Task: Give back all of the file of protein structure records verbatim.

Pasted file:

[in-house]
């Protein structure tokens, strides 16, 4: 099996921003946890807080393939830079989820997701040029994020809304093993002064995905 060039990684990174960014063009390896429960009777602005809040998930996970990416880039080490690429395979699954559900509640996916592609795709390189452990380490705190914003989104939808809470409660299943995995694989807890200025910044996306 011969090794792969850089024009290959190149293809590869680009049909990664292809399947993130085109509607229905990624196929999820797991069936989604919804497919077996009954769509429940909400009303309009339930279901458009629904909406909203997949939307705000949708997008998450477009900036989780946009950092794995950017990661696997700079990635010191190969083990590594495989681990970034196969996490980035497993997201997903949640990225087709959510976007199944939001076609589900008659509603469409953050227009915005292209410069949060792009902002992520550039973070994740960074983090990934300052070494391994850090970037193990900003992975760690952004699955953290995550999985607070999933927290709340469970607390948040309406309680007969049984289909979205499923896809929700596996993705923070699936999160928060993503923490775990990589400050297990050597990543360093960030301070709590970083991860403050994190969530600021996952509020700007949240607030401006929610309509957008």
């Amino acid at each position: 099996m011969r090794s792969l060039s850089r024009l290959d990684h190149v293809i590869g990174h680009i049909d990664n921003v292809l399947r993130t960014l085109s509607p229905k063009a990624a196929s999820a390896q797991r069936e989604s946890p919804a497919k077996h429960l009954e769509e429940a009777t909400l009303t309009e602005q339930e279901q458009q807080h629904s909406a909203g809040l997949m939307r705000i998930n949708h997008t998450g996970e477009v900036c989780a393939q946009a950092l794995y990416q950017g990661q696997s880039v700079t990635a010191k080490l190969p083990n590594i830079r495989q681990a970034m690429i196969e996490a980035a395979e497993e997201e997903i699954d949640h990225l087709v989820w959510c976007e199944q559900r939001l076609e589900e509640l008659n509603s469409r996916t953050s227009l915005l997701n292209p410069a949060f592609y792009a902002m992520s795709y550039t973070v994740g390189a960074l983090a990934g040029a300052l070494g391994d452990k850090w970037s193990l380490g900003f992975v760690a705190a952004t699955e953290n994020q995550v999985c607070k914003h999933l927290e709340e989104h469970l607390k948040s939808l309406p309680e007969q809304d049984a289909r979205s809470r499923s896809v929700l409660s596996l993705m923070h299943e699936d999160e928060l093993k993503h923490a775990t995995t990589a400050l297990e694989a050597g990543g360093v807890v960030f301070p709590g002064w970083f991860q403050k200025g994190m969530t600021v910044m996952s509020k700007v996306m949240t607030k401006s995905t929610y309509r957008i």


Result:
[in-house]
């Protein structure tokens, strides 16, 4: 099996921003946890807080393939830079989820997701040029994020809304093993002064995905 060039990684990174960014063009390896429960009777602005809040998930996970990416880039080490690429395979699954559900509640996916592609795709390189452990380490705190914003989104939808809470409660299943995995694989807890200025910044996306 011969090794792969850089024009290959190149293809590869680009049909990664292809399947993130085109509607229905990624196929999820797991069936989604919804497919077996009954769509429940909400009303309009339930279901458009629904909406909203997949939307705000949708997008998450477009900036989780946009950092794995950017990661696997700079990635010191190969083990590594495989681990970034196969996490980035497993997201997903949640990225087709959510976007199944939001076609589900008659509603469409953050227009915005292209410069949060792009902002992520550039973070994740960074983090990934300052070494391994850090970037193990900003992975760690952004699955953290995550999985607070999933927290709340469970607390948040309406309680007969049984289909979205499923896809929700596996993705923070699936999160928060993503923490775990990589400050297990050597990543360093960030301070709590970083991860403050994190969530600021996952509020700007949240607030401006929610309509957008």
């Amino acid at each position: 099996m011969r090794s792969l060039s850089r024009l290959d990684h190149v293809i590869g990174h680009i049909d990664n921003v292809l399947r993130t960014l085109s509607p229905k063009a990624a196929s999820a390896q797991r069936e989604s946890p919804a497919k077996h429960l009954e769509e429940a009777t909400l009303t309009e602005q339930e279901q458009q807080h629904s909406a909203g809040l997949m939307r705000i998930n949708h997008t998450g996970e477009v900036c989780a393939q946009a950092l794995y990416q950017g990661q696997s880039v700079t990635a010191k080490l190969p083990n590594i830079r495989q681990a970034m690429i196969e996490a980035a395979e497993e997201e997903i699954d949640h990225l087709v989820w959510c976007e199944q559900r939001l076609e589900e509640l008659n509603s469409r996916t953050s227009l915005l997701n292209p410069a949060f592609y792009a902002m992520s795709y550039t973070v994740g390189a960074l983090a990934g040029a300052l070494g391994d452990k850090w970037s193990l380490g900003f992975v760690a705190a952004t699955e953290n994020q995550v999985c607070k914003h999933l927290e709340e989104h469970l607390k948040s939808l309406p309680e007969q809304d049984a289909r979205s809470r499923s896809v929700l409660s596996l993705m923070h299943e699936d999160e928060l093993k993503h923490a775990t995995t990589a400050l297990e694989a050597g990543g360093v807890v960030f301070p709590g002064w970083f991860q403050k200025g994190m969530t600021v910044m996952s509020k700007v996306m949240t607030k401006s995905t929610y309509r957008i």